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Manufacture Advanced Medicine, Bioprocessing - Single Use Systems, Bioprocessing - Upstream & Downstream, Contract Manufacturing Services, Facilities

The Beauty of the Box

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It has often been said that pharma is slow to change, but when it comes to biologics that notion does not hold true. Bioprocessing is no longer about just monoclonal antibodies – cell and gene therapies have emerged as one of the hottest topics in the industry. The COVID-19 pandemic is also driving many companies to evaluate new approaches to vaccine manufacture. Bioprocessing is becoming more diverse and companies require flexible facilities that allow them to adapt to changing demands for different products.

Cytiva developed its KUBio facility to help companies quickly deploy new manufacturing capabilities. A KUBio facility is made up of modular units, allowing for design flexibility – and also offering the capability for companies to expand further as manufacturing demand rises. For smaller projects, the company also offers a modular environment, called the KUBio box, which is designed to fit into existing facilities or newly constructed shell buildings. The latest version – the KUBio box for Viral Vectors – is, as you may have guessed, specifically designed for viral vector manufacture, and is based on single-use technology embedded within a biosafety level 2 (BSL-2) environment.

We get the development story behind the Box from Olivier Loeillot, Senior Vice President, Bioprocessing at Cytiva, who is considered the father of the KUBio concept.

How did KUBio begin?

Back in 2010 when I was working for Lonza, I bumped into Kieran Murphy, then CEO of GE Healthcare, at an airport. We got talking and soon realized we had similar ideas – we both wanted to move from providing consumables and hardware to providing complete manufacturing plants. The idea was to combine many products and services into a single offering.

When I subsequently joined GE, Kieran and I had to start from scratch; making our chat a reality by devising a product that customers would be interested in was not going to be easy. We only had a tiny team, but we could see that pharma companies wanted to move from costly, stainless-steel plants towards smaller, more agile, and less costly solutions – without compromising quality. At the same time, the biopharma industry was also beginning to take shape in China and India, and there was huge demand for high-quality facilities that could be built faster and more cost effectively than traditional stainless steel plants. Foreign companies were also looking to create regional capacity in these countries quickly.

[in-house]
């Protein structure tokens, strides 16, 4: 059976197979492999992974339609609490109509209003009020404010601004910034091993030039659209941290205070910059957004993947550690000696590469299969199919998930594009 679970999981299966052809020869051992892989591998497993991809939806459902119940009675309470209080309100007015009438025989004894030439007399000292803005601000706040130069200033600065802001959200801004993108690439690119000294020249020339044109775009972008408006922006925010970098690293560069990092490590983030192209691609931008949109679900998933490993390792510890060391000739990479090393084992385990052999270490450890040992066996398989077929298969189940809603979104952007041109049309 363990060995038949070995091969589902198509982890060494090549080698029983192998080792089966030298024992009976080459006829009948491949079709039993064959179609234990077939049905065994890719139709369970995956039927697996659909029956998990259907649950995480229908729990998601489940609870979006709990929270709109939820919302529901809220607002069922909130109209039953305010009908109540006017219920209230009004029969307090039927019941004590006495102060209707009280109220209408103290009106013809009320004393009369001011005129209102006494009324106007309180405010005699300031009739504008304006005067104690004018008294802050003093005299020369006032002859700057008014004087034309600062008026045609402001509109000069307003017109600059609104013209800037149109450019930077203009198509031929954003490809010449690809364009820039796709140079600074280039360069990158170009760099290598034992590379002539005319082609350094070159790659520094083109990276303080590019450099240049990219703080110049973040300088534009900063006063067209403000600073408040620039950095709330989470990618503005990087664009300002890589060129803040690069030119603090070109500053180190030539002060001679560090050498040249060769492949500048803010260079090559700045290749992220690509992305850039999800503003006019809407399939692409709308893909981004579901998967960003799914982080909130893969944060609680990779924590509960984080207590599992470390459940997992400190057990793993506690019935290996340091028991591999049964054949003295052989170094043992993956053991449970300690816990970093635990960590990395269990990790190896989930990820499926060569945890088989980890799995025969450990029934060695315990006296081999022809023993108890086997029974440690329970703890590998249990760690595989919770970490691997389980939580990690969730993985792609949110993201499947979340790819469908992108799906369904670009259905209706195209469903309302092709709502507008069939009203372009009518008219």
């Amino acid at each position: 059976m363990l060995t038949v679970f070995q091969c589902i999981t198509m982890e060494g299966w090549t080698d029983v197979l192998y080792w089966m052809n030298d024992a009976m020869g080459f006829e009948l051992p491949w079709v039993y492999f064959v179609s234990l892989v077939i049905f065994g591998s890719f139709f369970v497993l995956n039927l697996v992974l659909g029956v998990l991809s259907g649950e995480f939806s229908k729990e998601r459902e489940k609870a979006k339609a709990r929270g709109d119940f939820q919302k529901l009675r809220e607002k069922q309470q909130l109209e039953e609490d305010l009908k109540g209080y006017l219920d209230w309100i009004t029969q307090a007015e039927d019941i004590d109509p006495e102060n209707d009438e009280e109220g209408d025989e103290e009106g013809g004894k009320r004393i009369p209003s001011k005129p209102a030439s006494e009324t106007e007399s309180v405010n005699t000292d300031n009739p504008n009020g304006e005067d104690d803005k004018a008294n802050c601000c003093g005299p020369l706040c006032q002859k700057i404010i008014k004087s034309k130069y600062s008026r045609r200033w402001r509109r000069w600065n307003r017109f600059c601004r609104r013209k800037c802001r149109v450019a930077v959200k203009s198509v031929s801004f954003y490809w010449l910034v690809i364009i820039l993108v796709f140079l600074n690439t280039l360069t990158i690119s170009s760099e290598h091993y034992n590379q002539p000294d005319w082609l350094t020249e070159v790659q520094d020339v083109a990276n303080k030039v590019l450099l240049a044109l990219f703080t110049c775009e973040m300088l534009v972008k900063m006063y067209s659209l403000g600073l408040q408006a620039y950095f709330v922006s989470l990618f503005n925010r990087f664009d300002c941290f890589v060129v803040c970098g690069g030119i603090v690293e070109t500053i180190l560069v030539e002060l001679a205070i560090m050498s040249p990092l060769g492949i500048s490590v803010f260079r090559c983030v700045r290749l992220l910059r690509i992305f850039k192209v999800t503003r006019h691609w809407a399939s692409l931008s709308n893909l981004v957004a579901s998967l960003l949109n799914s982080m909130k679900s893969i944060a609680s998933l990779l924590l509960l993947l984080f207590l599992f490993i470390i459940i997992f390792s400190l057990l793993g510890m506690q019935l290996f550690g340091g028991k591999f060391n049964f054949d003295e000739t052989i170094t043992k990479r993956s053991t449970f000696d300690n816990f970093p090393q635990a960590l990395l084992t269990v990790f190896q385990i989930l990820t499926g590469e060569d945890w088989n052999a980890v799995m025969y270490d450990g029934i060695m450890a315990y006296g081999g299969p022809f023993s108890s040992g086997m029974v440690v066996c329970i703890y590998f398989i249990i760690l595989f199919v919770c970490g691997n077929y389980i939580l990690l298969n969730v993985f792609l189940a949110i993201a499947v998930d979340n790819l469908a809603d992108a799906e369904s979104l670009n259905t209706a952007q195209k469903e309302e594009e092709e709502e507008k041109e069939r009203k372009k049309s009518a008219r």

There was also rising interest in single use technology, which informed our acquisition of Xcellerex in 2012. We designed the first KUBio in 2012 – which included single-use technology (our FlexFactory biomanufacturing platform) as a key technology.

What challenges did you face in development?

Other companies have previously attempted to introduce modular bioprocessing solutions, but many have failed. When we were designing KUBio, we had a simple goal: figure out the problems and remedy the causes. Our analysis suggested that previous failures were likely due to insufficient appreciation of the importance of localization. Non-localized manufacture of a modular facility, followed by export – and the associated transport expenses, shipping time, import taxes, and so on – will rapidly erode the time and cost advantages of a modular approach. And that’s why we opted for local manufacture of KUBio with partner companies.

Another challenge was the perception of modular plants – some saw them as low-cost, low-quality options. Accordingly, we applied state-of-the-art quality standards to modular construction. I think the results are clear; KUBio plants have been running for six years now without problems. Modular plants are evidently not inferior to conventional plants.

What types of companies adopt KUBio?

At first, we thought the KUBio concept would mainly suit small biotechs in emerging markets – those companies that need support and expertise to establish a manufacturing plant. JHL Biotech Inc. (now Chime Biologics) was one of our early customers. They wanted to get ahead of the market and establish a new facility in China – and we were able to support them. Similarly, we helped another Chinese company, BeiGene, to evolve from manufacturing biosimilars to making innovator biologics; KUBio and FlexFactory were key in this endeavor. Today, BeiGene is a global name with several big pharma collaborations.